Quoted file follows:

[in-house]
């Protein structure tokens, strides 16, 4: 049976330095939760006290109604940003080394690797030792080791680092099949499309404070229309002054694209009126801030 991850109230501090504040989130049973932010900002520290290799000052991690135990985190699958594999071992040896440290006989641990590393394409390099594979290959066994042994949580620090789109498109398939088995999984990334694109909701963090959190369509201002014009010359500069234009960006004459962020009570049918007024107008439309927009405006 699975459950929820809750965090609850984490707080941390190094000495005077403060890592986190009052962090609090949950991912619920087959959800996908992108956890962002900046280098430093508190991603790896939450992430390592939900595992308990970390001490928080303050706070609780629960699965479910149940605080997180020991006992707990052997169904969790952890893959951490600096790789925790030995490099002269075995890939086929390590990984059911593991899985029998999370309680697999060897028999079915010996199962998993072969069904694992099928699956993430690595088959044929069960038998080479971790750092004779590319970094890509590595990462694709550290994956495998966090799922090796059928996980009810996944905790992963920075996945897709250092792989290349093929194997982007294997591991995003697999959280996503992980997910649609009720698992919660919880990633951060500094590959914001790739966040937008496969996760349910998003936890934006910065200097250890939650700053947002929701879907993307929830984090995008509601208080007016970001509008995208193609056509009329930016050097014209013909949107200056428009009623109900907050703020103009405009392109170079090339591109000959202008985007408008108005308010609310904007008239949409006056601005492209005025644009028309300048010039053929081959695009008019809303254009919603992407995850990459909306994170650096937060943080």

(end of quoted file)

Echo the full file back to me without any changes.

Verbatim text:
[in-house]
């Protein structure tokens, strides 16, 4: 049976330095939760006290109604940003080394690797030792080791680092099949499309404070229309002054694209009126801030 991850109230501090504040989130049973932010900002520290290799000052991690135990985190699958594999071992040896440290006989641990590393394409390099594979290959066994042994949580620090789109498109398939088995999984990334694109909701963090959190369509201002014009010359500069234009960006004459962020009570049918007024107008439309927009405006 699975459950929820809750965090609850984490707080941390190094000495005077403060890592986190009052962090609090949950991912619920087959959800996908992108956890962002900046280098430093508190991603790896939450992430390592939900595992308990970390001490928080303050706070609780629960699965479910149940605080997180020991006992707990052997169904969790952890893959951490600096790789925790030995490099002269075995890939086929390590990984059911593991899985029998999370309680697999060897028999079915010996199962998993072969069904694992099928699956993430690595088959044929069960038998080479971790750092004779590319970094890509590595990462694709550290994956495998966090799922090796059928996980009810996944905790992963920075996945897709250092792989290349093929194997982007294997591991995003697999959280996503992980997910649609009720698992919660919880990633951060500094590959914001790739966040937008496969996760349910998003936890934006910065200097250890939650700053947002929701879907993307929830984090995008509601208080007016970001509008995208193609056509009329930016050097014209013909949107200056428009009623109900907050703020103009405009392109170079090339591109000959202008985007408008108005308010609310904007008239949409006056601005492209005025644009028309300048010039053929081959695009008019809303254009919603992407995850990459909306994170650096937060943080």